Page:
Showcasing your Student’s Work: Reading

Children-readingAs I am preparing for families to come this spring and summer for portfolio reviews, I am thinking it beneficial to discuss different ways to document what your student has done this year. I am going to break this down into subject areas over the next several weeks so I can provide you with various options for each area. This week I am going to address Language Arts, particularly reading.

Reading

Record oral work. When little ones are just beginning to sound out letters and read, it may be difficult to “show” work that has been done since a large portion of the work is oral. For beginner readers you can record a book that you are reading aloud and the interaction that is taking place. For instance, if you are reading In the Tall, Tall Grass by Denise Fleming and you are having your reader listen and follow along, pointing to certain letters or words, it documents what is being accomplished. You can have a grandparent listen to it as well. Those are button-busting moments for all involved!

You can also have any of your readers create audio books over a period of time to show progress. Modeling this would be helpful to your child, either by listening to a book on CD or by recording one yourself. These can be short books or a chapter book; it just depends upon what you would like to do. Since it is January, you still have several months to do this before a portfolio review. Play it back for your husband at the dinner table and let your student shine!

Keep a book list. Either keep a receipt from the library; record the titles in your lesson planner; or take pictures of the books, or bring three books with you that were read at the beginning, the middle, and the end of the year. This is an amazing way to see the progress your student has made throughout the year.  There are times when I just don’t think I have done anything and if I have someway of looking back to where I began I am encouraged that I actually did more than I thought. Sometimes you see tremendous growth with your child, and much of the time it is slow and steady.  Both of these are great, so don’t be discouraged. 🙂

Keep workbook pages. If you are using a traditional workbook, you can pack it up to show at your assessment, or you can tear out 30 pages or so. These pages would be from the beginning, middle, and end of the year.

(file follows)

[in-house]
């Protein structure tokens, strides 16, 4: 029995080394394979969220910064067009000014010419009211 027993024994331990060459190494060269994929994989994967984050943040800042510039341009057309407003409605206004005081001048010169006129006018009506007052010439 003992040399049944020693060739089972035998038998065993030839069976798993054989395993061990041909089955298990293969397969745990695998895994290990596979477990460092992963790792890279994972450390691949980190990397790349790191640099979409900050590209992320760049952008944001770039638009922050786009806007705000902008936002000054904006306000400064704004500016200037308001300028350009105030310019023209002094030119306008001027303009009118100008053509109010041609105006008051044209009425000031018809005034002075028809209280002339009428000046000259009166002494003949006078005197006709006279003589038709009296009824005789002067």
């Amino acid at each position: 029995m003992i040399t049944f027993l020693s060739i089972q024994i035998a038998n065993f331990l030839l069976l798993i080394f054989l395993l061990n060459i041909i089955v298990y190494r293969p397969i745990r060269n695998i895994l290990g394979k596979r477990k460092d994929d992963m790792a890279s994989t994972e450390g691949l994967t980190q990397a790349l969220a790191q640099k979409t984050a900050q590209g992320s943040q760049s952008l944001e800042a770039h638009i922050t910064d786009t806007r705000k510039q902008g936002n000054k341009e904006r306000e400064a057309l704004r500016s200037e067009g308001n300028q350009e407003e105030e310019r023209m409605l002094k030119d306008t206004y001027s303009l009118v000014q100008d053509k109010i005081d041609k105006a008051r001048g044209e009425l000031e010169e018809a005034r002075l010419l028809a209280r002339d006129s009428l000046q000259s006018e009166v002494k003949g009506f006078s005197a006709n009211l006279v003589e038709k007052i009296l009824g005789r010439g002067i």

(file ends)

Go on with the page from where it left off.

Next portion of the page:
Check comprehension of reading passages. This can be done by stopping in certain portions of  the story and ask questions such as, “What do you think will happen next?” “How do you think the story will end?”, “Why did the character act that way?” (motive) If your child is not writing yet, then record their answers and be sure to title the page. For example: Caps For Sale  Why did the seller throw his hat down? Record your child’s response.

Having your student draw a picture of the story as a summary or as a prediction for what will happen is a way to record comprehension too. Many reading programs have comprehension questions at the end of the passage so you can include some of those for the portfolio.

Create a picture collage of activities. Perhaps your children make crafts or do some of their schoolwork on the computer. You can take pictures of your children reading directions, and/or show a picture of the computer screen with the results that are given at the end of the lesson or game.

I hope this has given you ideas of documenting your student’s work. As you can see, there are many ways to do this and you are not limited to just one way to do things. You have unique pupils and not each child learns the same way.

Please leave a comment if you have another idea. I’d love to hear it!

~Lisa

 

My friend Ann sent me a picture of what they do to celebrate reading at their house. They create a Reading Wall. Every time someone reads a book they write the title and their name on a post-it and stick it to the Reading Wall. I love it! Thank you for sharing, Ann. 🙂photo 1 photo 2

 

 

 

 

 

 

 

Leave a Reply

Fill in your details below or click an icon to log in:

WordPress.com Logo

You are commenting using your WordPress.com account. Log Out / Change )

Twitter picture

You are commenting using your Twitter account. Log Out / Change )

Facebook photo

You are commenting using your Facebook account. Log Out / Change )

Google+ photo

You are commenting using your Google+ account. Log Out / Change )

Connecting to %s